How to take care of orchids? Customers prefer orchid flowers for their distinct beauty and variety of forms. Nearly every color in the rainbow and its color combinations are present. The largest orchid has a diameter of about one meter, while the smallest orchid flower is only the size of a grain of rice. Here are some care guidelines and information on orchid culture; you can read more about some orchid genus, species, varieties, and hybrids in the post’s lower sections.
How much lighting is required for orchids?
For photosynthesis to occur, all plants require light. The orchids that are being grown need to be exposed to lots of light, but never direct sunlight.
With a sunny window, it will be necessary to provide a tent that blocks the sun’s rays. Pathogenic fungi may also be able to grow on the burnt leaves of a plant with herbaceous, thin, or very watery leaves.
In general, an orchid with thick, coriaceous leaves is a plant that thrives in areas with high light levels; it must be grown high near windows in the winter and slightly shaded in the summer.
A window facing north will be ideal if the leaves are dark green because this indicates that the plant is one that naturally grows in shaded areas.
The number of daylight hours is also crucial. If we don’t have enough natural light, we will need to set up a system to extend the hours of light, but we won’t need to leave the lights on all the time because even in nature, there is a cycle of day and night.
What temperature should be used to grow orchids? – Temperature Requirements of Orchids
According to their requirements for different temperatures, orchids are divided into three major categories: cold, temperate, and warm orchids.
The plants that are indigenous to low altitudes (between sea level and 800 meters), where the climate is warm and humid, must be grown during the winter in a heated environment. The room cultivation must also ensure a high humidity with winter night temperatures of roughly 17–18 °C.
If you give the species from 800 to 1500 meters a temperature difference between day and night of at least 4-5 °C, they will benefit from intermediate temperatures and adapt very well to room cultivation. The recommended winter night temperature for these species is roughly 14–16 ° C. Too stable of a daytime and nighttime temperature prevents them from having adequate flower induction and causes the vegetation to continue all year long without an adequate rest period.
Cooler temperatures are necessary for species that live in cold climates and in high altitudes. A room that has been moderately heated will enable us to maintain the ideal temperature range of 10–14 °C. For effective flower induction, temperature differences between night and day are crucial.
Why do orchids require a drop in temperature at night?
Using the available light, carbon dioxide, water, and nutrients, your orchids are hard at work converting light energy into chemical energy during the day through photosynthesis. Your orchids use their stored energy during a process known as respiration at night. Because respiration is temperature-dependent, the plant has more energy to produce flowers when nights are cooler.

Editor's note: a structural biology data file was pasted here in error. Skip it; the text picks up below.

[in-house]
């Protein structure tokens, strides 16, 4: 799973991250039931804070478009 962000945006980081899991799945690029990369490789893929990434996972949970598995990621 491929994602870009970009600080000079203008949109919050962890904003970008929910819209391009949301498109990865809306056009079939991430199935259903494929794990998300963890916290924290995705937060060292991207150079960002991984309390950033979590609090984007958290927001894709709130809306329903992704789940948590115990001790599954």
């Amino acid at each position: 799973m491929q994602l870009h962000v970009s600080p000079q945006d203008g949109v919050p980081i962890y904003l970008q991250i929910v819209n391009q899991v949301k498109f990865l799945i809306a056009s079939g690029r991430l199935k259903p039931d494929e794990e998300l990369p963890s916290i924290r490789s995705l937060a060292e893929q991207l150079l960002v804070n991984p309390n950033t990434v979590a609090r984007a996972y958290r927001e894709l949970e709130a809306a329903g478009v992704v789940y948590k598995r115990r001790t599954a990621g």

For many orchid species to flower, there must be a big difference in temperature between day and night. For instance, Phalaenopsis needs a 15 ° C drop in nighttime temperature for two or three weeks in order to start producing flower spikes. Dendrobiums and Cymbidiums may need even greater temperature differences
The relationship between orchid ventilation and humidity
Humidity and air flow must be balanced. Excessive air movement will increase evaporation in a low-humidity environment and could possibly cause the orchid to become dehydrated. Air movement is essential in a high-humidity environment to avoid orchid disease issues.
For orchids grown in pots, the ideal humidity is about 60%, while orchids grown on a raft will benefit from a humidity of about 70%. Remember that humidity and temperature are inversely correlated; the higher the temperature, the more water vapor can be held in the atmosphere.
Even though plants prefer a damp environment, they don’t necessarily need to live in one. When the weather permits, open the windows of your culture room and always have a fan to ensure good air circulation. Even though plants prefer a damp environment, the air must not be stagnant as this can lead to rotting and disease.
How can an orchid be grown in a pot?
Although this is an artificial environment, many orchids, both terrestrial and epiphytic, are adapted to be grown in pots. With a few simple safety measures, container gardening can produce excellent results.
Which kind of pot is best to use?
The terracotta pots are aged, aesthetically pleasing, and substantial enough to support even very heavy plants. Since they are made of porous materials, water can evaporate quickly through them. On the other hand, terracotta vases have some serious drawbacks as well. Rapid transpiration lowers the compound’s temperature, which, while beneficial for some species that prefer the freshness around the roots, is harmful to most orchids.
The porous material of which it is made absorbs the mineral salts from fertilization as well as the limescale from the water, which results in an excessive rise in salinity and root burning as a result. It is challenging to clean used vessels sufficiently. The roots of the epiphytic orchids firmly attach themselves to the walls of the terracotta vases, making it nearly impossible to flare them during repottings without breaking the roots or even breaking the vase, which would harm the plant.
Therefore, we unquestionably favor plastic jars. The roots of epiphytic orchids do not adhere to the vase walls, making repotting operations much easier. In addition, the plastic material prevents an excessively rapid drying of the compound and subsequent cooling of the same. These are inexpensive, light, not overly fragile, and can be reused several times after a simple cleaning. If you employ pot holders or saucers,